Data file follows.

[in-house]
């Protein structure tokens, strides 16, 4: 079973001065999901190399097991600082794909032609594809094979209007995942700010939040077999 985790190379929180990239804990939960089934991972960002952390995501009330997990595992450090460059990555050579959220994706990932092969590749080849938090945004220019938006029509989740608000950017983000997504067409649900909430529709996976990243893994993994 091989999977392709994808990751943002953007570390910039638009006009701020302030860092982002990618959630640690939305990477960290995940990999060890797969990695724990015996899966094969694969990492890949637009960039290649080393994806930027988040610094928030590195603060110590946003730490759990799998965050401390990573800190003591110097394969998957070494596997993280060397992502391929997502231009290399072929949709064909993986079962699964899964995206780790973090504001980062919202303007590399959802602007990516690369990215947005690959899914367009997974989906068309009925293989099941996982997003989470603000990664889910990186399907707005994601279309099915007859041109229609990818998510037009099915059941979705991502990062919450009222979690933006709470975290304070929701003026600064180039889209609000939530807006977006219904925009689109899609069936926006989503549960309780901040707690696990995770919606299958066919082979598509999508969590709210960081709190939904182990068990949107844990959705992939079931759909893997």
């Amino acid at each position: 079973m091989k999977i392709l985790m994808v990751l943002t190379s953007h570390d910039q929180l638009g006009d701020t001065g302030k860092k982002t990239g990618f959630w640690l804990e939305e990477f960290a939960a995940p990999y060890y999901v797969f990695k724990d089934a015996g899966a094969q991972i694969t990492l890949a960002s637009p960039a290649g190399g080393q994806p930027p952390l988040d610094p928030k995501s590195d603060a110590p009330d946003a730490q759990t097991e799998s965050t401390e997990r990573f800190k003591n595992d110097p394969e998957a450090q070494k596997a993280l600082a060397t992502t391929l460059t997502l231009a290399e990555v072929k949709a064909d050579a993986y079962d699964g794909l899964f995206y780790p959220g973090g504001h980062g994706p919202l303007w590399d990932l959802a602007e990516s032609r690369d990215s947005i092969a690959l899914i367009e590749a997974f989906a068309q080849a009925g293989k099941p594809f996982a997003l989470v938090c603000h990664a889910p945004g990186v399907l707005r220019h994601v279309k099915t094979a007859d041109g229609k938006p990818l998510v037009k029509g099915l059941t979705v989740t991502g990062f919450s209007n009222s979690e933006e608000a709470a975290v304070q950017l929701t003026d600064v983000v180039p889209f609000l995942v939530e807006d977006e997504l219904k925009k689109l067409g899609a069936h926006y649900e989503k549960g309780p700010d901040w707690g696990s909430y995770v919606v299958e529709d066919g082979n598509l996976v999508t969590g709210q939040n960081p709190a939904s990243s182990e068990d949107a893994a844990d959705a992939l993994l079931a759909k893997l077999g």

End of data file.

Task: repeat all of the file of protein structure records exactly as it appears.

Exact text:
[in-house]
């Protein structure tokens, strides 16, 4: 079973001065999901190399097991600082794909032609594809094979209007995942700010939040077999 985790190379929180990239804990939960089934991972960002952390995501009330997990595992450090460059990555050579959220994706990932092969590749080849938090945004220019938006029509989740608000950017983000997504067409649900909430529709996976990243893994993994 091989999977392709994808990751943002953007570390910039638009006009701020302030860092982002990618959630640690939305990477960290995940990999060890797969990695724990015996899966094969694969990492890949637009960039290649080393994806930027988040610094928030590195603060110590946003730490759990799998965050401390990573800190003591110097394969998957070494596997993280060397992502391929997502231009290399072929949709064909993986079962699964899964995206780790973090504001980062919202303007590399959802602007990516690369990215947005690959899914367009997974989906068309009925293989099941996982997003989470603000990664889910990186399907707005994601279309099915007859041109229609990818998510037009099915059941979705991502990062919450009222979690933006709470975290304070929701003026600064180039889209609000939530807006977006219904925009689109899609069936926006989503549960309780901040707690696990995770919606299958066919082979598509999508969590709210960081709190939904182990068990949107844990959705992939079931759909893997």
């Amino acid at each position: 079973m091989k999977i392709l985790m994808v990751l943002t190379s953007h570390d910039q929180l638009g006009d701020t001065g302030k860092k982002t990239g990618f959630w640690l804990e939305e990477f960290a939960a995940p990999y060890y999901v797969f990695k724990d089934a015996g899966a094969q991972i694969t990492l890949a960002s637009p960039a290649g190399g080393q994806p930027p952390l988040d610094p928030k995501s590195d603060a110590p009330d946003a730490q759990t097991e799998s965050t401390e997990r990573f800190k003591n595992d110097p394969e998957a450090q070494k596997a993280l600082a060397t992502t391929l460059t997502l231009a290399e990555v072929k949709a064909d050579a993986y079962d699964g794909l899964f995206y780790p959220g973090g504001h980062g994706p919202l303007w590399d990932l959802a602007e990516s032609r690369d990215s947005i092969a690959l899914i367009e590749a997974f989906a068309q080849a009925g293989k099941p594809f996982a997003l989470v938090c603000h990664a889910p945004g990186v399907l707005r220019h994601v279309k099915t094979a007859d041109g229609k938006p990818l998510v037009k029509g099915l059941t979705v989740t991502g990062f919450s209007n009222s979690e933006e608000a709470a975290v304070q950017l929701t003026d600064v983000v180039p889209f609000l995942v939530e807006d977006e997504l219904k925009k689109l067409g899609a069936h926006y649900e989503k549960g309780p700010d901040w707690g696990s909430y995770v919606v299958e529709d066919g082979n598509l996976v999508t969590g709210q939040n960081p709190a939904s990243s182990e068990d949107a893994a844990d959705a992939l993994l079931a759909k893997l077999g």